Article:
Tri-City schools rely on levy equalization funds - NBC Right Now/KNDO/KNDU Tri-Cities, Yakima, WA |

Tri-City schools rely on levy equalization funds, which are on the chopping block

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TRI-CITIES, Wash.--  Tri-City school leaders have a lot to worry about this year.  Not only do they have levies on the February ballot, but they're also keeping an eye on Olympia for news about levy equalization. 

Governor Christine Gregoire cut levy equalization money from her first draft of the budget back in December.  It's back in on the latest draft released, but Superintendent Saundra Hill says she doesn't feel safe, because it's not guaranteed in full.  She says, "The elimination of levy equalization would be catastrophic for Pasco School District." Superintendents for Kennewick and Richland feel the same way. 

Levy equalization is state money is given to districts that bring in fewer tax dollars.  The goal is to even the playing field for students in rich and poor districts, "property poor" or "property rich" districts.  A school district can only get the money if their local levy passes.  All the Tri-City school districts are considered "property poor" by state standards and receive the levy equalization money.  All three also have levies on the February ballot.

Hill says levy equalization funds are "a completely inequitable cut from the state perspective."  She explains, "For example, Pasco School District, one of the poorest in the state, would be cut $8.5-million, and districts like Seattle and Bellevue, some of the richest in the state, would be cut nothing."  She says it isn't fair to one student to get a better education because they live in a "richer" town.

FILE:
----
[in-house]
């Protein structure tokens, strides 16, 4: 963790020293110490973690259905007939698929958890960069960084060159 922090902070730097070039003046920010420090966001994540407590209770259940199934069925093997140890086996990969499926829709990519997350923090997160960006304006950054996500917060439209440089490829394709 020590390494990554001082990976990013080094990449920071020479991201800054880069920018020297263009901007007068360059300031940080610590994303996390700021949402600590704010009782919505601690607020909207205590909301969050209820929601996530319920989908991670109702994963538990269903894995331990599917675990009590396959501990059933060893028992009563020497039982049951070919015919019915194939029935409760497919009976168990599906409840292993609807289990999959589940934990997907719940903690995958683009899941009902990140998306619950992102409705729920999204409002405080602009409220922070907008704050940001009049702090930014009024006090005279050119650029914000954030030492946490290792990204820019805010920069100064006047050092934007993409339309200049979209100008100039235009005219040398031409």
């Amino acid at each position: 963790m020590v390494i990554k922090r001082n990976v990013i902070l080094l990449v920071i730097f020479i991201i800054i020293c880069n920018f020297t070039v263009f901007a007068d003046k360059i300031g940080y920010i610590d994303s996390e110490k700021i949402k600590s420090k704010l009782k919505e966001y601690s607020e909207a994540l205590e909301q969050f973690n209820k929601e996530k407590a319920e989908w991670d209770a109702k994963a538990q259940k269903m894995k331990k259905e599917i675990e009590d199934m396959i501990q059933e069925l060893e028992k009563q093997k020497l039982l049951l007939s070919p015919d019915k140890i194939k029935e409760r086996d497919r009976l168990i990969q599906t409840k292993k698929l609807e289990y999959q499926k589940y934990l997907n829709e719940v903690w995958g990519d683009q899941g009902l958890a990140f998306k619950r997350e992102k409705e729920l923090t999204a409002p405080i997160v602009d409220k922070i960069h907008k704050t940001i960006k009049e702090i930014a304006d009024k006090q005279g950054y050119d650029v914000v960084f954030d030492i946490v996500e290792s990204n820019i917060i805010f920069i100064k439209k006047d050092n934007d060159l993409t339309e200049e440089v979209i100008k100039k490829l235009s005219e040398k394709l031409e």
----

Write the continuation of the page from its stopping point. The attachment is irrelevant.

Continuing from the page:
State representatives from the Tri-Cities, including Representatives Brad Klippert and Larry Haler and Senator Jerome Delvin, all say they'll vote yes to keep the money in.  Rep. Haler says, "I'm going to be fighting for full funding of levy equalization, rather than partial."

The governor says if it's going to be fully or partially funded, lawmakers need to find a way to pay for it.  Representative Haler is on the Education Appropriations Committee and says that's being  discussed in workshops right now. 

Haler adds that overall, most of his colleagues seems to be on board with keeping levy equalization money in the budget.

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